Council to Solicit Cash From Student Body, Faculty Men As Food Drive Opens Today

Dean Relaxes Rules Forbidding Door to Door Collection for $10,000 Famine Relief Fund

All soliciters for the Harvard Food Relief Committee will give to contributors a printed receipt, containing a serial number, the sum of the donation, and the signature of the solicitor. Students are warned not to give cash to anyone who cannot give them an official receipt.

Every member of the University, including the Faculty, will be solicited this week by the Harvard Food Relief Committee, which begins its new fund-raising drive today, with $10,000 as the goal.

Dean Hanford's first act upon returning from his vacation yesterday was to give permission to the Committee to solicit contributions personally within the College Houses and dormitories.

Door to Door Campaign

This decision, which backs up recommendations made by the Student Council earlier in the summer, was reached only because of the urgent need for food in the foreign universities which the Committee plans to help, since door to door solicitations have been prohibited by the joint action of the Student Council and the Dean's Office since 1939.


Students living outside College buildings, numbering 1,400, are being mailed the Committee's folder and a return envelope. They may contribute most easily by sending a check, according to the Committee, but those who prefer may leave their contribution with a representative who will be stationed in Widener Library from 9 to 5 o'clock on Thursday and Friday of this week. All checks should be made payable to The Harvard Food Relief Committee.

Faculty on New Mailing List

On Friday, Provost Buck gave his permission to the Committee to solicit the College faculty through the University Mail Service, and it is hoped that the entire faculty of the University may be added to this mailing list to reach a total of about 2,000 possible contributors.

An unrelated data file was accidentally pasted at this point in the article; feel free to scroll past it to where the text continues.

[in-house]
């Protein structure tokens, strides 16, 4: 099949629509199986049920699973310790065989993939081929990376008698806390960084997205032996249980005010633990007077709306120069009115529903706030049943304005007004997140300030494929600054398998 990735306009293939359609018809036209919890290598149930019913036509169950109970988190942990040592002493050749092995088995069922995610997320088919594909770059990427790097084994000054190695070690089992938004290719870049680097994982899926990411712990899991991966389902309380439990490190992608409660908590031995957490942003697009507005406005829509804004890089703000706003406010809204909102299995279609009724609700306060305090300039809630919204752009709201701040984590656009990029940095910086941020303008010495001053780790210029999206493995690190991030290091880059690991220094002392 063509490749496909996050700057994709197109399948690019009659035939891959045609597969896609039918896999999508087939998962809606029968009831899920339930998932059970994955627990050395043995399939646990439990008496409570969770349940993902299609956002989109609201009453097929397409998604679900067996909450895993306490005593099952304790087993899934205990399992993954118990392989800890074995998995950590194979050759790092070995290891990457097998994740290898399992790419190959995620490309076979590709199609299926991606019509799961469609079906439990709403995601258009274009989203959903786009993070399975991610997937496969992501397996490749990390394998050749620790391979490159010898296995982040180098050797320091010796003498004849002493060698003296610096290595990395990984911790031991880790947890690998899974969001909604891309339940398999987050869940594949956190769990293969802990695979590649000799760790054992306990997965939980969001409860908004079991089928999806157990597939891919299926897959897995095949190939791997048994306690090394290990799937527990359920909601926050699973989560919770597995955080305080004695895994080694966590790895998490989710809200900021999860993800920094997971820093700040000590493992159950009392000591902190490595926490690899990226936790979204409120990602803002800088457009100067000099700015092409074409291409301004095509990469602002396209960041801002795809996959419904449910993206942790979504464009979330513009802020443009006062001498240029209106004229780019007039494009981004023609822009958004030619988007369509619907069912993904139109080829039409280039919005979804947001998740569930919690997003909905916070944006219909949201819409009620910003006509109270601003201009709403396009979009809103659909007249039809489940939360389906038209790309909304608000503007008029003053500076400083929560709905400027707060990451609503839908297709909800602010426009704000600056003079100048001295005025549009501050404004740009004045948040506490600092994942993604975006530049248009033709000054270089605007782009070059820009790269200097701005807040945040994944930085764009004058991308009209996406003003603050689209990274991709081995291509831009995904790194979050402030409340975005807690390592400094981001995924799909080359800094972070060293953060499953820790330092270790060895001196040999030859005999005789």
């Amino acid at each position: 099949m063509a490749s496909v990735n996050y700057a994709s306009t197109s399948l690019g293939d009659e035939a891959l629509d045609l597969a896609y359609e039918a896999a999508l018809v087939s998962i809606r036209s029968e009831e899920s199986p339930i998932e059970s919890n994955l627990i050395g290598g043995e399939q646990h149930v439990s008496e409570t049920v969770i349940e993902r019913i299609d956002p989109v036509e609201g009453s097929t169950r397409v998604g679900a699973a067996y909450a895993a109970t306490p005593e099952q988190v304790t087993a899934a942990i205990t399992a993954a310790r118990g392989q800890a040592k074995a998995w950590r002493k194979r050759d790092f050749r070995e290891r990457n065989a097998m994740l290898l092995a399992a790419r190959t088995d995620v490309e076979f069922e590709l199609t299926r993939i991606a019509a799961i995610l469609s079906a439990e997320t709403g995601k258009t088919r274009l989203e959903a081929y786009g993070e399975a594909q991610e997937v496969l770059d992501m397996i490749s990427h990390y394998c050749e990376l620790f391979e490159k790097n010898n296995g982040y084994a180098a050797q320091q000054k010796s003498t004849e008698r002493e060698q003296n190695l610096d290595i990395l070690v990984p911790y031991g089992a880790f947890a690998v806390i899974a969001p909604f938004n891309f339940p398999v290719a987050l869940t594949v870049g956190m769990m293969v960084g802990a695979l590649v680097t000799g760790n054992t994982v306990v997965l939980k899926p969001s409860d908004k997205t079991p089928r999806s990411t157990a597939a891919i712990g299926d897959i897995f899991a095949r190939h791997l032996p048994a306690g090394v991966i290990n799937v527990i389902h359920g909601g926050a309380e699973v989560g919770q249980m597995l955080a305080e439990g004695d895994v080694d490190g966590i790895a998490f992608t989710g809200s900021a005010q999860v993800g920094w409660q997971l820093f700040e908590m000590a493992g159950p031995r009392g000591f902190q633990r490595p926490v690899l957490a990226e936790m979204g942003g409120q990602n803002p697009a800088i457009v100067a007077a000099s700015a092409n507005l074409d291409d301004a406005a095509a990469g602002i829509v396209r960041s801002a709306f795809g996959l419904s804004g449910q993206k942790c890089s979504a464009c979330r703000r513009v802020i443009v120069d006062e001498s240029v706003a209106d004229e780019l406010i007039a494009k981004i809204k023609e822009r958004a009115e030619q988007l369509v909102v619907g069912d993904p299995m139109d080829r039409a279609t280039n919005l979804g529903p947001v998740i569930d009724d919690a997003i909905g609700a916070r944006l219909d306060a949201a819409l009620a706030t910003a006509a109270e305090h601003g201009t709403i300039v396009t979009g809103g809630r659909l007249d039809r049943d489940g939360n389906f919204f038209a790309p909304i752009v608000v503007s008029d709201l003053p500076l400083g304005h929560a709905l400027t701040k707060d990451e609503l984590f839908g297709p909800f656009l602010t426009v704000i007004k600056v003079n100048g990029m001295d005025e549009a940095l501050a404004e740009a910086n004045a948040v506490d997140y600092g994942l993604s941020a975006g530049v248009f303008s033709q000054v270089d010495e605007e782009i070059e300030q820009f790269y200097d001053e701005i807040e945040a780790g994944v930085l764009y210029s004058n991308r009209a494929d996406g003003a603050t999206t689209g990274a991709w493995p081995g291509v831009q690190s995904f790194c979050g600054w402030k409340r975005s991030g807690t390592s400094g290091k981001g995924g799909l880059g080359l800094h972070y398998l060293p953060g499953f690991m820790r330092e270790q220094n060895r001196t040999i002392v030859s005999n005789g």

Financial insolvency will not be accepted as an excuse by the solicitors, according to Richard D. Campbell, Jr. '43, chairman of the committee, who says that a loan of five dollars will be arranged for any student who wishes to contribute, and that anyone wishing to make such a loan interest free for one month should call KIR 9410.

Results of a survey of 20 colleges and universities in this country show an increasing awareness of the world's hunger and the fellow-feeling which exists among American students for their fellow students abroad.

Without any solicitations from student committees, Oberlin and the Universityof Minnesota sent checks to the Unitarian Service Committee totaling $1,750. In other colleges, organized campaigns produced the following results: at Barnard, with a student body of 1,500, $2,500; at Wellesley, with slightly more than 1,600 students, $4,000; at Smith, with an enrollment of 2,000, $3,300.

Yale raised $1,682 in a campaign similar to the program last spring at the University which collected $3,400. "Naturally, we are glad that we did better than Yale," Chairman Campbell said, "but we are not pleased to have been so clearly outrun by such schools as Smith, Barnard, and Oberlin, who averaged three times as much as we did, and by Swarthmore, where the college community of 1,100 people contributed an average of $6 per person for European food relief."

In the folder describing the work of the Committee, the list of "food that your five dollars will buy" should include, in addition to the other items, two pounds of powdered milk, which costs 96 cents.